Indian Americans and Filipinos carry an elevated risk of suffering from coronary heart disease compared to other sub-groups, a recent research has revealed.
Japanese and Chinese-Americans have lower chances of suffering from the same disease, but have higher chances of suffering from a stroke.
"Available research shows that sub-groups of Asian-Americans are at increased risk of complications and death from cardiovascular disease. Asian-Americans are often studied as a group, which masks the differences within this heterogeneous population," claimed Dr. Latha Palaniappan, chair of the American Heart Association's Scientific Advisory on Cardiovascular Disease in Asian Americans.
While admitting that more research is needed on cardiovascular disease in Asian-Americans, as there are marked differences in heart disease risk and occurrence in this group, Dr. Palaniappan further said Asian-Americans represent 25 percent of all foreign-born people in the US and are projected to reach nearly 34 million by 2050.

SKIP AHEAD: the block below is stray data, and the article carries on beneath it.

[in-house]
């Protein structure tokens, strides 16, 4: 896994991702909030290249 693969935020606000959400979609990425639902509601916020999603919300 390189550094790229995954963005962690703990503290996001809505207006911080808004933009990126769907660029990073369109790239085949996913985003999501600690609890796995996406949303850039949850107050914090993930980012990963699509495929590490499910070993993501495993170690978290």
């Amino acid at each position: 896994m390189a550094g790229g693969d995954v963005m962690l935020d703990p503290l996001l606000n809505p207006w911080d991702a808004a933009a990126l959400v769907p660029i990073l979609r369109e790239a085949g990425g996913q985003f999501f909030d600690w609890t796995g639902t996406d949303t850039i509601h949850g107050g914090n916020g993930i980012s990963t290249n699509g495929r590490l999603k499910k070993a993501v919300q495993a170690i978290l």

Major federal surveys have only recently started to classify Asian Americans into seven sub-groups: Asian Indian, Chinese, Filipino, Korean, Japanese, Vietnamese and Other Asian. The first six sub-groups together constitute more than 90 percent of Asian Americans in the U.S., according to the statement.
Palaniappan and her colleagues reviewed published research on Asian Americans and cardiovascular disease, then identified gaps in knowledge and made recommendations.
"Looking at this more closely gives us opportunities to improve health disparities among Asian-Americans," Dr. Palaniappan said, adding: "We need changes in data collection."
Among the recommendations made were: (1) Separating Asian Pacific Islanders into appropriate groups for more accurate disease characterization; (2) Developing standard Asian-specific measurement tools for things such as acculturation; (3) Researchers should "over-sample" Asian-Americans in population-based and clinical trials to ensure that they are well-represented.